Asset allocation: Axa IM’s Marwood defends Morningstar downgrade

Axa Investment Managers’ Richard Marwood admits he is not top of the pops right now, with his strategy having underperformed recently and his calls being out of favour.

The Distribution fund he runs has not impressed performance-wise over recent months, leading to Morningstar downgrading it earlier this month. The research house said the fund had an “inactive approach” and had delivered average performance recently.

But Marwood is not fazed. He admits his recent performance has been below his peers. He says: “Short-term performance is not as strong as it might have been.” According to him, this is the result of a tactical position he has taken in the bond portfolio he thinks will play out in the longer term.

The £991m Axa IM Distribution fund is short duration in its bond portfolio and has not gone near any corporate bond issuance, unlike many of the funds in its peer group.

“My peers are taking more risk with longer duration. We have stuck to our strategy and are only in short-duration bonds so our portfolio doesn’t have as much risk.”

Marwood says the strategy paid off in the recent period of volatility as a result of global stockmarket falls. “It was very, very stable in China volatility.”

He has also shunned corporate bonds, which he says have an element of equity risk in them that he prefers to keep in his equity allocation. “If you take risk to corporate bonds you take a fair amount in equity risk. We want bonds to be as pure, as defined as they can be.”

This approach in the bond section of the portfolio will pay off in any rate rise environment, either in the US or the UK, he says. “I suspect the fund will hold up reasonably well. If we see rates go up there will be pressure on the bond market and more impact on the longer end of the market.”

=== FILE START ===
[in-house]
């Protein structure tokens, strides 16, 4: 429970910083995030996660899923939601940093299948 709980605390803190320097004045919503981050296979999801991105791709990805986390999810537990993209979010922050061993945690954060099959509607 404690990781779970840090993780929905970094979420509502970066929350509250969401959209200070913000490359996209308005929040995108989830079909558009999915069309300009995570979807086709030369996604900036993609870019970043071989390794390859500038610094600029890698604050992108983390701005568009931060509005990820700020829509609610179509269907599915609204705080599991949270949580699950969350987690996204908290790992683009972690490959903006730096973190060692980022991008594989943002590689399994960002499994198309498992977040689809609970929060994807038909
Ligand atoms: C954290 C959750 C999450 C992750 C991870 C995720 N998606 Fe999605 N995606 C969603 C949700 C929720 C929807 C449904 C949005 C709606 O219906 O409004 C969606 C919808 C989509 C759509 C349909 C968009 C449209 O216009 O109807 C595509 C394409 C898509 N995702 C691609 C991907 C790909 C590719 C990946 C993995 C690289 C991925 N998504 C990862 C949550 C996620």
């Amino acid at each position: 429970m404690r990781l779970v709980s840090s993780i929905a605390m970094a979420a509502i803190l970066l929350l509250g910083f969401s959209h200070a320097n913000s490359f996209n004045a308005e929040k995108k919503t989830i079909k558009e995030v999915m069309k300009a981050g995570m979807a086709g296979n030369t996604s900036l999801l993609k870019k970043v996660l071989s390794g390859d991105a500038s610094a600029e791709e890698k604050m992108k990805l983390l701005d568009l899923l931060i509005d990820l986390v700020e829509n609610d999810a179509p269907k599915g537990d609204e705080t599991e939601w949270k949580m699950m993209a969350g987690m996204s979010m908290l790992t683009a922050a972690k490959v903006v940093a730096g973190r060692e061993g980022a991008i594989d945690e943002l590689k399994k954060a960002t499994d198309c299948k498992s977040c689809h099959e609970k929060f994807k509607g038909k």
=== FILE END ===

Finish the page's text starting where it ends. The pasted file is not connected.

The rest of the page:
There is no getting away from the short-term performance though, which has seen the fund deliver a 1.7 per cent loss over the past year, compared with a 0.8 per cent return for
the Mixed Investments 20%-60% Shares sector. Over six months, the fund is fourth quartile and has made a 4.2 per cent loss versus the sector’s 3.5 per cent loss.


However, Marwood thinks a five-year horizon is more appropriate for the fund and its investors. “The fund is aimed at cautious investors and aims over the long term to beat inflation.”

Over that time period the fund has outperformed the sector by a whisker, returning 33.3 per cent compared to the sector’s 32.1 per cent.

The recent underperformance has not led to too many questions from investors, says Marwood, as they understand his style and his longer term view.

“Most people who invest understand the story well. It is a very, very defined strategy so they probably already know why the short-term performance is what it is.”

On the equity side of the portfolio, Marwood looks for companies that have a certain type of business model, namely having high margins and not being overly reliant on labour.

For this reason, contractors and supermarkets tend to be excluded from the portfolio, while pharmaceuticals, tobacco companies and utility firms are favoured sectors.

This approach has resulted in an overweight to oil and mining stocks, which has also hit performance after the recent oil price drops. In particular, the fund has large positions in both Royal Dutch Shell and BG, which both fit the top-level investment thesis of the fund. BG is currently undervalued when compared to the price per share offered by Shell in its purchase bid, but Marwood does not think this is a sign the deal will not go through.

“I’m a long-time fan of BG. It’s trading at a discount to the bid price. There is a long time between the offer and the consummation of the deal, but there is nothing to suggest it won’t go through.”

The only concern he has is Shell may use the recent market falls to renegotiate the terms of the deal, but Marwood thinks that even that is unlikely.

Axa IM has recently added to Marwood’s funds, launching the Lifetime Distribution fund, which is aimed at the pension freedoms market. The fund is only available via Axa Wealth at the moment, but with a wider launch coming potentially later this year.

Marwood says asset growth on the Lifetime fund has been slow since launch in March, accumulating around £100m in that time. But this is the case across the market for pension freedoms funds, he says, as investors sit on the sidelines holding back on investment decisions.

The new fund will mimic the existing Distribution fund but will pay income monthly, rather than quarterly, and will have longer duration bonds in the portfolio, in line with the longer expected holding period by investors.

The fund has also launched with a lower fee of 35 basis points, which Marwood says is in light of the mass market product focus and large volumes expected to sell.

A knock-on fee reduction in the existing Distribution fund would “not be surprising” he says, reflecting the fee cuts occurring across the industry.